What we're Doing,
& Why we're Volunteering


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We are moving to Auki, the capital of the Malaita province, where we will work on specific projects within our professions. Lara, Steve and Kelly will be working for Kilu'ufi Hospital, Malaita's only hospital. All of our roles involve upskilling locals and establishing new services. Malaita currently has no prosthetics or occupational therapy services, and that is about to change! 

Rob will be contributing to some of the building projects in Auki, a need made greater by the destruction that accompanied the civil conflicts several years ago. There is so much to be done that he is still awaiting a complete job description. We will post more details about Rob's involvement as they become available to us.

Our jobs in the Solomons are about sustainable development - we are not going as heavily-paid consultants, but to live and work in the local community with the aim of lasting improvements in people's lives. Although we will receive a wage, it will be equivalent to that received by locals, and certainly won't be paying mortgages or buying big-screen TVs. 

That, combined with the fact that we are going to a developing country, is enough to make people ask "why". Are we going to be missionaries? I have to bite back cynical responses, because the idea that anyone who would go to the Third World must be going to work for a church and preach on a street corner is moderately irritating. We struggle with the idea of handing out tracts when the recipients are starving to death. So let us issue forth on what we really think, on why we're going and why going is not the only way..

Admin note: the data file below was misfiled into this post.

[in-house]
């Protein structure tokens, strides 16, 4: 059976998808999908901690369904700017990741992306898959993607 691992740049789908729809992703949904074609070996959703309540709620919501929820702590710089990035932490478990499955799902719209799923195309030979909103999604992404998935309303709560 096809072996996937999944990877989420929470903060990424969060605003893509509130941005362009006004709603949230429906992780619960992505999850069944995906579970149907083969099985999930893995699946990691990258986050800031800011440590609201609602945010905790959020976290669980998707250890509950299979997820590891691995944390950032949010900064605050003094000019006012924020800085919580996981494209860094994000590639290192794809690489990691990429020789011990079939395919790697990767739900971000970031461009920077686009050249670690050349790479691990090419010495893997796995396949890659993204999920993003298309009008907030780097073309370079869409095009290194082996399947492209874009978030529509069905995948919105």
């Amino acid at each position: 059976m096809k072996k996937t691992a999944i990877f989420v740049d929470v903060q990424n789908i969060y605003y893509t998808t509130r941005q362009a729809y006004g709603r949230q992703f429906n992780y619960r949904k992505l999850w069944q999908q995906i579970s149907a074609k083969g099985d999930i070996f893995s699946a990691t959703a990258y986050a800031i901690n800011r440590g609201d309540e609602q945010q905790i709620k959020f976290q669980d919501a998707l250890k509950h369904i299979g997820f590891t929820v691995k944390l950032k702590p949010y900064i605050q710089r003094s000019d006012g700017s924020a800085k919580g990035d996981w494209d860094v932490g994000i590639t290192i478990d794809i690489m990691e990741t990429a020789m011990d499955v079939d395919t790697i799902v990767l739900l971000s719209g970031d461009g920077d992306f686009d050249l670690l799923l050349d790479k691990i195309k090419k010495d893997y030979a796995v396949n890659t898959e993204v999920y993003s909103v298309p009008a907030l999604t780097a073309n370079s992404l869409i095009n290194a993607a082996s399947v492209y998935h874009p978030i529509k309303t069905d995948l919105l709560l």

Will we be missionaries? We will not be "missionaries" any more than we already are, in that we will not be "sent" by a church or missionary organisation. We believe that working in our professions in a needy environment is an opportunity to help bring a little more justice to a struggling nation.  Justice includes sharing the plenty we have with deprived peoples, both in knowledge, skill and resources. We hope that in the Solomon Islands, we would continue to live at least a little more of what it means to follow Christ in this way.

 We are volunteering through Australian Volunteers International (AVI), the volunteers branch of AusAid. What? A government organisation?? Surely that's not as good as a mission organisation!? Maybe so, but if the government is already sending people, we thought they could send some Jesus-followers too.  

Jesus was all about overturning injustice (not that we should for a moment overlook his defeat of death), and we are pretty poor imitations if we're not also standing up to the injustices in this world. We in the West have more than we need, but can be pretty apathetic about those who don't have enough to survive. Volunteering our skills in the Third World is one way we can help with reducing the effects of poverty and oppression. It's by no means the only way - why not donate some dosh towards microenterprise schemes, sponsor a child, buy cruelty-free products like free-range eggs or bacon, and/or boycott companies that utilise sweatshops? 

Luckily for our friends and family, we don't have to put any pressure on for financial support, as that is taken care of by AVI .  However, we are keen for help with specific items that are either unavailable or outrageously expensive in the the Solomons - see How You Can Help! 

Hopefully, if you are still reading, you're pretty well convinced that helping out somewhere is a good idea.

Perhaps you're also wondering, why the Solomon Islands?  For one, the Solomons are a close neighbour to both Australia & New Zealand, and receive many millions of dollars annually in aid. Their close proximity means it is a viable option to return in the future should the opportunity arise- we'd like to think we could continue our relationship with the Solomons years down the track. Their language, Solomon Islands Pijin, is not horrendously dissimilar to English. And hey, we hear the diving is great!